The Yes satellite television broadcast company should return money to consumers whose viewing pleasure was disrupted, a consumer group says.
Nor should it be entitled to fine subscribers who chose to disconnect before their contract had expired during the roughly monthlong period in which the satellite signal to some users was disrupted, said the Consumer Council in a legal opinion delivered to the Knesset's Economics Committee yesterday.
The Consumer Council also called on the Israel Council for Cable and Satellite Broadcasting to change the terms of Yes' license, or the terms of its standard agreement with consumers, so that any serious disruptions to service in the future would entitle the clients to compensation beyond reimbursement of their subscription dues.
The Economics Committee meeting had been called by Gilad Erdan of Likud to discuss the disruptions that plagued Yes' signal throughout Israel, but mainly in the north, from September 6 until last week. Erdan demanded that Yes return at least one month's subscription fee to affected consumers, because the signal disruptions - which could last hours at a time - had persisted for more than 30 days. The committee also asked for details on the origin of the problem and what the Communications Ministry had done about it.
Communications Ministry Director General Mordechai Mordechai said that when the state allocates frequencies, it can't promise that nobody else will operate on those frequencies and cause disruptions. Yes' license even stipulates that it isn't the only one using that frequency, he said, adding that the ministry hasn't related yet to the consumer aspect, only to the technical one.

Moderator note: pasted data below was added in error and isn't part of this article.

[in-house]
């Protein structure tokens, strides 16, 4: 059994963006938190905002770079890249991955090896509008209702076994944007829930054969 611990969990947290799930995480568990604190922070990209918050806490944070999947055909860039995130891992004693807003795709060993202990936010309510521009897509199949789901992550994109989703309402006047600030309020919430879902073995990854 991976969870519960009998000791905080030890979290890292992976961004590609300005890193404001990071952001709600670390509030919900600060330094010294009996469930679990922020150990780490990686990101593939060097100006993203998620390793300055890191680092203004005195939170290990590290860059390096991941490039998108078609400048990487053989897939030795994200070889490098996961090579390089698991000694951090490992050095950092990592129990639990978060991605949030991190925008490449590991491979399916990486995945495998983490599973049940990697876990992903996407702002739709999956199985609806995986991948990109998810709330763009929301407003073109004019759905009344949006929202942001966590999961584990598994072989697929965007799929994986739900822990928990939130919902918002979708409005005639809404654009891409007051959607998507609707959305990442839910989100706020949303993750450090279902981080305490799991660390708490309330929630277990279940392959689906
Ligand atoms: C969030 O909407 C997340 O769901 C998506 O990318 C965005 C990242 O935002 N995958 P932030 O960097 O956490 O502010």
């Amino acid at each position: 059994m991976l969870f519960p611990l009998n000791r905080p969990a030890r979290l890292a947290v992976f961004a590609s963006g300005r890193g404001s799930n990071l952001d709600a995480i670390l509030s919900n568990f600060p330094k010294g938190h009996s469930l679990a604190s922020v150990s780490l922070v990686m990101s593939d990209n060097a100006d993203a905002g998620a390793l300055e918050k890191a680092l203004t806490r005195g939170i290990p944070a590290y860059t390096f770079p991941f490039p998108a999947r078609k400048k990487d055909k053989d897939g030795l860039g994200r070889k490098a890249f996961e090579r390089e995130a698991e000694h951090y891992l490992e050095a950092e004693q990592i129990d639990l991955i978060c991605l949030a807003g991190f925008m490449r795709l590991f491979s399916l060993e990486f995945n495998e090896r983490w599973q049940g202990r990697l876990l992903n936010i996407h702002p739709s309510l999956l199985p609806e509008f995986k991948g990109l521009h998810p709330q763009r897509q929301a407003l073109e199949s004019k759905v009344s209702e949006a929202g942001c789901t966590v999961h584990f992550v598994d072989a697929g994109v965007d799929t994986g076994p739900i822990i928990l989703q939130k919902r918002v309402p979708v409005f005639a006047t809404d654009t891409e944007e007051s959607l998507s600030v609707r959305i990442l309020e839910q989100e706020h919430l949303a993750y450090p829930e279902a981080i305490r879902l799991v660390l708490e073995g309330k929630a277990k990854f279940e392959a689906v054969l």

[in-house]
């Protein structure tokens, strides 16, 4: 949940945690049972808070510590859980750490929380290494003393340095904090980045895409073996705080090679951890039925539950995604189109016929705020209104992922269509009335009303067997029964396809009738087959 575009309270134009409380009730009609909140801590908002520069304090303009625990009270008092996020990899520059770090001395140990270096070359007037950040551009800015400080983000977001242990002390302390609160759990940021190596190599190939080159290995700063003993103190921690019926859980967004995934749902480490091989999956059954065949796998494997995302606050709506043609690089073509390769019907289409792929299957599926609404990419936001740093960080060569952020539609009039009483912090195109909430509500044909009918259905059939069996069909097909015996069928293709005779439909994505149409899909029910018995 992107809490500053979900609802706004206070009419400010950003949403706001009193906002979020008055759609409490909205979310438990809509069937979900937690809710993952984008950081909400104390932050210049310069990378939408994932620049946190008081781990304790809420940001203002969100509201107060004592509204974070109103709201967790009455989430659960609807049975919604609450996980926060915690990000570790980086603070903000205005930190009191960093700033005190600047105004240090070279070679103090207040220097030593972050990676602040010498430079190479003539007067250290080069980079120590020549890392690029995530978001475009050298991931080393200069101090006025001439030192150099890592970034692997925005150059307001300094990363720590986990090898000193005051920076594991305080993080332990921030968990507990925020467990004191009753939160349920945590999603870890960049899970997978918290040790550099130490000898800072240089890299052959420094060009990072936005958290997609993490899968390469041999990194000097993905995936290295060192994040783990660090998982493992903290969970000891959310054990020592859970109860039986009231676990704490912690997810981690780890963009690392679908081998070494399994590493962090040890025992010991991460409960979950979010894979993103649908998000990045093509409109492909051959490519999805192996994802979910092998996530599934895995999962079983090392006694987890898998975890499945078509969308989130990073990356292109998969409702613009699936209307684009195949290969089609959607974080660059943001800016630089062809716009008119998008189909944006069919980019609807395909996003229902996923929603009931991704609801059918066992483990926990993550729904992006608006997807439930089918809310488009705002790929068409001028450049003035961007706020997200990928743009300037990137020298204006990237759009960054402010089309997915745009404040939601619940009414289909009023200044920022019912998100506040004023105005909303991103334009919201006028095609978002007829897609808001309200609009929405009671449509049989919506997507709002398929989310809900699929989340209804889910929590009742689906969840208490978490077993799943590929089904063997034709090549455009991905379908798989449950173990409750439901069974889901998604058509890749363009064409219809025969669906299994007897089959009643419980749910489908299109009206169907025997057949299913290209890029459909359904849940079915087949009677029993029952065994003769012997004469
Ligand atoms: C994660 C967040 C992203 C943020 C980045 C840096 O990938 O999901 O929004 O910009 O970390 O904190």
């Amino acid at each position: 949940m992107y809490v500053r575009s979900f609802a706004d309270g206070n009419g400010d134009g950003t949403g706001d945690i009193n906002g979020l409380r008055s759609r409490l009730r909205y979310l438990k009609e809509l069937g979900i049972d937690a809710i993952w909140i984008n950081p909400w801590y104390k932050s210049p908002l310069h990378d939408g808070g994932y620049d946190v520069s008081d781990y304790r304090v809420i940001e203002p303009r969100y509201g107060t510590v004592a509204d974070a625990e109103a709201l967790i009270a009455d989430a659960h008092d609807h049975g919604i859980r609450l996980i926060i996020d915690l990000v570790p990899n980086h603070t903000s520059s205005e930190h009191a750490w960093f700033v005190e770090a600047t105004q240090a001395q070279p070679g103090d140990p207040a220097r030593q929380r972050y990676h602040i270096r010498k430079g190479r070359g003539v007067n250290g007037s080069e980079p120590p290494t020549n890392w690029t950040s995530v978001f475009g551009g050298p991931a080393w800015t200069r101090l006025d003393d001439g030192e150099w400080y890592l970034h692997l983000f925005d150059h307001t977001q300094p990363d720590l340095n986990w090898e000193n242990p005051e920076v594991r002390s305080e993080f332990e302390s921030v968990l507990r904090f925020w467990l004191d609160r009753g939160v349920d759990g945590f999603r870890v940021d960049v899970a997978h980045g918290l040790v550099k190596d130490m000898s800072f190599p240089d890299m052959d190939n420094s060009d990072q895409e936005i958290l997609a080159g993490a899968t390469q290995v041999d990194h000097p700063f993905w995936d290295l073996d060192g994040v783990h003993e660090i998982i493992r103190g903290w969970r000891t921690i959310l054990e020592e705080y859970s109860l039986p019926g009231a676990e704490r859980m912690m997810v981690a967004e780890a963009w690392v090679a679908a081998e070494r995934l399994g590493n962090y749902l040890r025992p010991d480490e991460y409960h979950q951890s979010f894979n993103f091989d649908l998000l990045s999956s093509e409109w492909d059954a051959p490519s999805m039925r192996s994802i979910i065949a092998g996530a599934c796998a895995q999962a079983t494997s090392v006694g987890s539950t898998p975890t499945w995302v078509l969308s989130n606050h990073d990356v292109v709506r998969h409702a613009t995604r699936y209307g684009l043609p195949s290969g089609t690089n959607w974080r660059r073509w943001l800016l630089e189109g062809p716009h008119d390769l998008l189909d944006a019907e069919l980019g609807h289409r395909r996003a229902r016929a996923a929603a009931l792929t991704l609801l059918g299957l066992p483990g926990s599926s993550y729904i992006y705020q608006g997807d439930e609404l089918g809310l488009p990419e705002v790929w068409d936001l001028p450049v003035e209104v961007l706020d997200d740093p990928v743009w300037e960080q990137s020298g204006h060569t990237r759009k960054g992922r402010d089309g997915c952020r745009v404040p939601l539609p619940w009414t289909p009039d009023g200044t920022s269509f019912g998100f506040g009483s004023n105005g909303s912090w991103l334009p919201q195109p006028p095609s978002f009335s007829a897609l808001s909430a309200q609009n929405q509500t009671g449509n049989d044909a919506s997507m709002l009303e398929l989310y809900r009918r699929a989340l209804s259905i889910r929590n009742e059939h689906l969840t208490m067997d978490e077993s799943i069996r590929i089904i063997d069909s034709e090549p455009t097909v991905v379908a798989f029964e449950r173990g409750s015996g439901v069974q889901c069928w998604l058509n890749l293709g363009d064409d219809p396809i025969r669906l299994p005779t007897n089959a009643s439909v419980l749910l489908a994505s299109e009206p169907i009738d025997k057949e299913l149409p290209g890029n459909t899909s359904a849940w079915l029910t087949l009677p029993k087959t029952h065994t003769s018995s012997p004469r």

The Communications Ministry stated that it would consider the Consumer Council's demand regarding a change to Yes' license terms, or its agreement with consumers. It also said that it's trying to arrange a government resolution to offer technological assistance to Yes to prevent the disruptions from returning.
"The company will be compensating customers as it said in the past, because even though it isn't to blame for the disruptions, it is responsible to its clients," Yes stated. CEO Ron Eilon noted that as a gesture of appreciation toward its clientele, the company had opened channels normally accessible only through extra pay to all viewers, and that isn't the final compensation it will be offering. No disruptions have been reported since Yes, with the help of Israel's army and navy, identified the problem as two ships, apparently Dutch-owned, sailing the Mediterranean and using military radar that disrupted Yes' signal. However, Eilon indicated that the company is well aware that annoyance wasn't confined to people who couldn't watch their favorite shows. Even though Yes hired extra staff to handle the explosion in customer complaints, throughout the troubles it had been all but impossible to get the company on the phone, or even an answer by email.
Naama Henig, chairwoman of the Council for Cable and Satellite Broadcasting, commented that beyond the issue of immediate compensation for consumers, there ing-term public interest in preserving Yes as competition for the cable company HOT in the provision of multi-channel television.
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